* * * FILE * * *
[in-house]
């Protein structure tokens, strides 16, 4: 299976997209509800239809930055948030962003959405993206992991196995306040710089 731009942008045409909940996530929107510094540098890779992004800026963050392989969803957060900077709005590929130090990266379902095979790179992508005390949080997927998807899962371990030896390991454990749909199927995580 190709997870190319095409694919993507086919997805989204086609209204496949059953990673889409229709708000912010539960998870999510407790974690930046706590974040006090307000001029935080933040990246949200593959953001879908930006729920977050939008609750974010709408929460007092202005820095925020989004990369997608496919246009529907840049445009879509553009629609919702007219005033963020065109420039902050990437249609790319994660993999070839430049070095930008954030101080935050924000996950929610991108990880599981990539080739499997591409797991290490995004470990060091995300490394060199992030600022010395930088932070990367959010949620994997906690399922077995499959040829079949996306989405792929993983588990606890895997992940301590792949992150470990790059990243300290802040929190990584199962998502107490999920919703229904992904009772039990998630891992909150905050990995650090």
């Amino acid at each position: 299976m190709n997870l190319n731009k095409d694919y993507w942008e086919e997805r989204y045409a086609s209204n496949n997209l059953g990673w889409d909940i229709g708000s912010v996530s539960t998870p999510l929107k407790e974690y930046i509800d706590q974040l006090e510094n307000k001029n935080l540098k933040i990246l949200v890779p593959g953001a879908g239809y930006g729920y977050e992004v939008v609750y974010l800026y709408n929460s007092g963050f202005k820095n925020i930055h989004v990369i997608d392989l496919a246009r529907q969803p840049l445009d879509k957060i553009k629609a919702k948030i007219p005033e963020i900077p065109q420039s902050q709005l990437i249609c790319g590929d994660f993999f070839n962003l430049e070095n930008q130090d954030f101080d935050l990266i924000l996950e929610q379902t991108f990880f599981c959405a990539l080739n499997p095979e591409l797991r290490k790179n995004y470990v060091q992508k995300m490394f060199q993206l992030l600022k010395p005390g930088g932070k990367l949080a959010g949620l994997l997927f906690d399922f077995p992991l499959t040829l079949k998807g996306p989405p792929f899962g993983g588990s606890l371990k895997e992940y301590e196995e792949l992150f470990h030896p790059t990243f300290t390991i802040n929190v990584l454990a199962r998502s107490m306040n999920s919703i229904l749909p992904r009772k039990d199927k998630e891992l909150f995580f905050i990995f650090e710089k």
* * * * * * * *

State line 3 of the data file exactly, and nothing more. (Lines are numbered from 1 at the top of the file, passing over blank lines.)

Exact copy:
């Amino acid at each position: 299976m190709n997870l190319n731009k095409d694919y993507w942008e086919e997805r989204y045409a086609s209204n496949n997209l059953g990673w889409d909940i229709g708000s912010v996530s539960t998870p999510l929107k407790e974690y930046i509800d706590q974040l006090e510094n307000k001029n935080l540098k933040i990246l949200v890779p593959g953001a879908g239809y930006g729920y977050e992004v939008v609750y974010l800026y709408n929460s007092g963050f202005k820095n925020i930055h989004v990369i997608d392989l496919a246009r529907q969803p840049l445009d879509k957060i553009k629609a919702k948030i007219p005033e963020i900077p065109q420039s902050q709005l990437i249609c790319g590929d994660f993999f070839n962003l430049e070095n930008q130090d954030f101080d935050l990266i924000l996950e929610q379902t991108f990880f599981c959405a990539l080739n499997p095979e591409l797991r290490k790179n995004y470990v060091q992508k995300m490394f060199q993206l992030l600022k010395p005390g930088g932070k990367l949080a959010g949620l994997l997927f906690d399922f077995p992991l499959t040829l079949k998807g996306p989405p792929f899962g993983g588990s606890l371990k895997e992940y301590e196995e792949l992150f470990h030896p790059t990243f300290t390991i802040n929190v990584l454990a199962r998502s107490m306040n999920s919703i229904l749909p992904r009772k039990d199927k998630e891992l909150f995580f905050i990995f650090e710089k």